Also, carrying other Chase Ultimate Rewards-earning cards in your wallet could allow you to redeem rewards as points at a better ratio than 1:1. Points can be transferred between the card on which they were earned to other Chase cards on which you’ll make more on them. For example, the Chase Sapphire Preferred, Chase Sapphire Reserve, and Ink Business Unlimited credit card offer higher points values (1.25, 1.5, and 1.25, respectively), when you use rewards to book travel through Chase.
To help facilitate that, and to possibly earn more rewards, consider downloading Chase Pay to your devices and familiarizing yourself with how to use it. The app gives you one-stop access to all of your Chase credit cards. Transactions that use Chase Pay are sometimes included in the 5% bonus category, and so allow you to get the high rate on just about anything you buy in the quarter, at least to the $1,500 limit.
Finally, if you like the card and think it may suit your friends and family members, recommend it to them. Chase offers $50 cash back every time you refer someone who gets approved for the card. You can earn up to $500 a year in such rewards.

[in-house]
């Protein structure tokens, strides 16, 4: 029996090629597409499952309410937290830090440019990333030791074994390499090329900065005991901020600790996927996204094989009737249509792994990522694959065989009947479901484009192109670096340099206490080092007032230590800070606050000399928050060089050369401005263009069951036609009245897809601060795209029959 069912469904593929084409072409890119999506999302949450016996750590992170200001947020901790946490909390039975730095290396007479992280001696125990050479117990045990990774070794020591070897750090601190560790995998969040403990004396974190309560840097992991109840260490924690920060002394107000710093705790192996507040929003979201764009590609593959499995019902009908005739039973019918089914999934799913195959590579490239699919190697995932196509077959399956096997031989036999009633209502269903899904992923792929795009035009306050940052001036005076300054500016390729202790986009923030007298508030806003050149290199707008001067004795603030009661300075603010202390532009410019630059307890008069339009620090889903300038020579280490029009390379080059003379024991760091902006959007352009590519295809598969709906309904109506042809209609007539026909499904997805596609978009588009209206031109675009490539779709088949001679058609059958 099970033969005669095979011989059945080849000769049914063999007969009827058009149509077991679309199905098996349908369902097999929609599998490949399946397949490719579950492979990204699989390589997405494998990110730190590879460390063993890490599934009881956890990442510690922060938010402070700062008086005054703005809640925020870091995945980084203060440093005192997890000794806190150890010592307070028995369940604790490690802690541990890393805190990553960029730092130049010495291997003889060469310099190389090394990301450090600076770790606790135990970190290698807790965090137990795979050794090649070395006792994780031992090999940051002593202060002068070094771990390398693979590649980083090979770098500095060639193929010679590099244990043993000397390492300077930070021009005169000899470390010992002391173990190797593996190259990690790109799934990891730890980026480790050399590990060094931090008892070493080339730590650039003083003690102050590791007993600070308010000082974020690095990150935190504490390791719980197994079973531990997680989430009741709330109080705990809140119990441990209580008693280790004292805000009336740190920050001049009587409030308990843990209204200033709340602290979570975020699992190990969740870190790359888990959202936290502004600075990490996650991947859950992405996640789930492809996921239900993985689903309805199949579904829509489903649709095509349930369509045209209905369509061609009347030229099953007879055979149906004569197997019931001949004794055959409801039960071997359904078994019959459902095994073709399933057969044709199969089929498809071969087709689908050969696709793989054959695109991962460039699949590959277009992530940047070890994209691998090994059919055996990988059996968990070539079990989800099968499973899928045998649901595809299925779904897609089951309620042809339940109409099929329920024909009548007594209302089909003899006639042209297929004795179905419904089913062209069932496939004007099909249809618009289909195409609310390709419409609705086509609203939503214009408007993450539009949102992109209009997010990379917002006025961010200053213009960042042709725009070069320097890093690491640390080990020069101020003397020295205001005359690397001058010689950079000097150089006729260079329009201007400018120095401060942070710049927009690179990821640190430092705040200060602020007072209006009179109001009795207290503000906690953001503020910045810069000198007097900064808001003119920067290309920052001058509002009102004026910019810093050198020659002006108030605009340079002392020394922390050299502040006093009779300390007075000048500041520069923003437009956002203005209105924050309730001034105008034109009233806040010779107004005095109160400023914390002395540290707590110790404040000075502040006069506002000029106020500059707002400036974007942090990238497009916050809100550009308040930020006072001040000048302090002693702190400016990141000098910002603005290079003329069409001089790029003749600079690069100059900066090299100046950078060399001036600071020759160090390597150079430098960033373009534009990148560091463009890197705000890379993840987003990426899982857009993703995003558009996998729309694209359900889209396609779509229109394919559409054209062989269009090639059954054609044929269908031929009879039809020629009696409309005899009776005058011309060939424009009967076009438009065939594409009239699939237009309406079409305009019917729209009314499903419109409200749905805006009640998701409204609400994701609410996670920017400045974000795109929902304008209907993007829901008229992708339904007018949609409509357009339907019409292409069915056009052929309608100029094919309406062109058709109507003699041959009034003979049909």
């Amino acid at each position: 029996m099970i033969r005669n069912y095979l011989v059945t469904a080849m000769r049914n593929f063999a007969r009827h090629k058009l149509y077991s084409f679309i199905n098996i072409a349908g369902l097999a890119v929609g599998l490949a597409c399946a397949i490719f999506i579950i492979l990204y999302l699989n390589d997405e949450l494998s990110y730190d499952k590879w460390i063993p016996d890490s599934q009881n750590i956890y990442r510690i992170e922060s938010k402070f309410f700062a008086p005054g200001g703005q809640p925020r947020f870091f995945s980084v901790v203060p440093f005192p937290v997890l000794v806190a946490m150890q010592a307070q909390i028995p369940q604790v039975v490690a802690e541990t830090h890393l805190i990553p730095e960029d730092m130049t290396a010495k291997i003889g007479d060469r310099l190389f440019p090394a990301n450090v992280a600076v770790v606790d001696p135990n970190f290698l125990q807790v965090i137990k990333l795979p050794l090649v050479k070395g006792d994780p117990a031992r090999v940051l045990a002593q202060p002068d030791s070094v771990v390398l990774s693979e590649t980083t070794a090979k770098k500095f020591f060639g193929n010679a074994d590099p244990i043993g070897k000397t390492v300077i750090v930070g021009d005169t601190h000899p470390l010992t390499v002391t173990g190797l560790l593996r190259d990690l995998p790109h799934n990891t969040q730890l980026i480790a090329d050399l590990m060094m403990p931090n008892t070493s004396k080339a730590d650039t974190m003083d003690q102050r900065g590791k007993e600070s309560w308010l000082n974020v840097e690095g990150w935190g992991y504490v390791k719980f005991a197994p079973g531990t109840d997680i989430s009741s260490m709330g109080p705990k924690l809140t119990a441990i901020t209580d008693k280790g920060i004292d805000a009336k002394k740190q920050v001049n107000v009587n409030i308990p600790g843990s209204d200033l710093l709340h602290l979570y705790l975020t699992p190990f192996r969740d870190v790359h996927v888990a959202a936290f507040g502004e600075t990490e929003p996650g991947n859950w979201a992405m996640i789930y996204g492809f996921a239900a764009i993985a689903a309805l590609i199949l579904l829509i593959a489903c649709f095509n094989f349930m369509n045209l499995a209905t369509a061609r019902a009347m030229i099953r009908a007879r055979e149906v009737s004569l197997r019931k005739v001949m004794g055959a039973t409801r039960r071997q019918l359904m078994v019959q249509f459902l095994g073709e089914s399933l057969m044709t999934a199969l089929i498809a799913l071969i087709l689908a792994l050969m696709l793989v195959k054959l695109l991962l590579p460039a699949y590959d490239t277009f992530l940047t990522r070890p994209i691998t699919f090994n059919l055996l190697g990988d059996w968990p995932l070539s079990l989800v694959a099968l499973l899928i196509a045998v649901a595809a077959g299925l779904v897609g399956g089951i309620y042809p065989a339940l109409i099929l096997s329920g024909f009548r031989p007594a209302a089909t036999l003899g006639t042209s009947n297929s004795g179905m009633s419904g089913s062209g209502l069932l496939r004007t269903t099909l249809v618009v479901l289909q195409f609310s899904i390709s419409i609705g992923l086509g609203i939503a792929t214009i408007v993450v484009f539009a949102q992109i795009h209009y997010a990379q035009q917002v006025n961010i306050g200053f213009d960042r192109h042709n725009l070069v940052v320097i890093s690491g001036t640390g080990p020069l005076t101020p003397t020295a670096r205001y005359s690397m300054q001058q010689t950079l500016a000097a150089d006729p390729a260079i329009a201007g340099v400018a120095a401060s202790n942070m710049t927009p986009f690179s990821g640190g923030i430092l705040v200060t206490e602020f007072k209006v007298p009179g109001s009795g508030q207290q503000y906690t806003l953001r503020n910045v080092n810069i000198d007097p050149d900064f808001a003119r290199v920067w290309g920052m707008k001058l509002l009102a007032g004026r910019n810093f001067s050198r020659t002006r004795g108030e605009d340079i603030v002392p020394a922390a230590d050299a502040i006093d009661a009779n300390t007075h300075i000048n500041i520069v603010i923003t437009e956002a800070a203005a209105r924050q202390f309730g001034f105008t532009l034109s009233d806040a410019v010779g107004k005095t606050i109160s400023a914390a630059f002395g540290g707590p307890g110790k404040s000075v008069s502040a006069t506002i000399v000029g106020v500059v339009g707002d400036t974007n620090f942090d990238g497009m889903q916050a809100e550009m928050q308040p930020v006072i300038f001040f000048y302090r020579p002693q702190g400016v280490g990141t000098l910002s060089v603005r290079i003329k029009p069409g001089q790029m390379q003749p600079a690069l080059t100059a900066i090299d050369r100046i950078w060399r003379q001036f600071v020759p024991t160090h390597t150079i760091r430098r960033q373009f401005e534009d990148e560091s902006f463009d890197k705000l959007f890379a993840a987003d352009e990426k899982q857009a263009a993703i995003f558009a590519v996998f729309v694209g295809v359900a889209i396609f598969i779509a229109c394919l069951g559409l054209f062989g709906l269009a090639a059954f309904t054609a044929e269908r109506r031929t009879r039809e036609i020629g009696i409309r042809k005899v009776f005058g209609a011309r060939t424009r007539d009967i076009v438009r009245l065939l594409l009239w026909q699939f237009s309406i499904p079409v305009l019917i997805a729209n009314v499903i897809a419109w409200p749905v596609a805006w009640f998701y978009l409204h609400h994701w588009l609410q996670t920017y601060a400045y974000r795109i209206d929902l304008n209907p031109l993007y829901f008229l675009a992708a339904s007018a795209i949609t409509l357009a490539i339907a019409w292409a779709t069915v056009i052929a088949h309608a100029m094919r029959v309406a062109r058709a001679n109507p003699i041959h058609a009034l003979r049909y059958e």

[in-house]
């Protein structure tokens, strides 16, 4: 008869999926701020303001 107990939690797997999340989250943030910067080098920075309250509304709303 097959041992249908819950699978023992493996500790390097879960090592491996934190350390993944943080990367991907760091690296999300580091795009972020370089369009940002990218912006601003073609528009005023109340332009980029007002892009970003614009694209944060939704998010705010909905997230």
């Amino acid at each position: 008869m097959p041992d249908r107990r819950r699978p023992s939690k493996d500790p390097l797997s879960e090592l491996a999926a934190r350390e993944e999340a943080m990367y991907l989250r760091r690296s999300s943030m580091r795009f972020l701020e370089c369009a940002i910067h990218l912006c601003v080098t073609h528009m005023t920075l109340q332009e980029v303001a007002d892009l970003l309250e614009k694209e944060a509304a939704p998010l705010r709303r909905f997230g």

- Purchase protection
- Extended warranty protection
- Secondary rental car insurance
- Trip cancellation and interruption insurance
- Travel and emergency assistance services
- Roadside dispatch
Chase ranks fourth in J.D. Power's 2019 Credit Card Customer Satisfaction study behind Capital One, Discover, and American Express. That said, its overall rating is only slightly higher than the average among all national credit card issuers.
The bank provides free access to your VantageScore credit score through its Credit Journey program, but you can sign up at no charge for that score even if you don’t have a Chase credit card. Also, keep in mind that many major card issuers provide free access to your FICO credit score, which is more likely to be used by lenders.
Chase offers 24/7 customer service via phone, which is standard for the credit card industry. You can also send a secure message through your online account if the matter isn’t urgent. For general account management, you can use the Chase mobile app.
Credit card customers at Chase get a number of security perks, all fairly standard among card providers. At a high level, Chase offers safety precautions like multiple authentication checks when you're logging in via the website or mobile app. It also monitors your profile in order to detect fraud and encrypts your username, password, and other personal account information.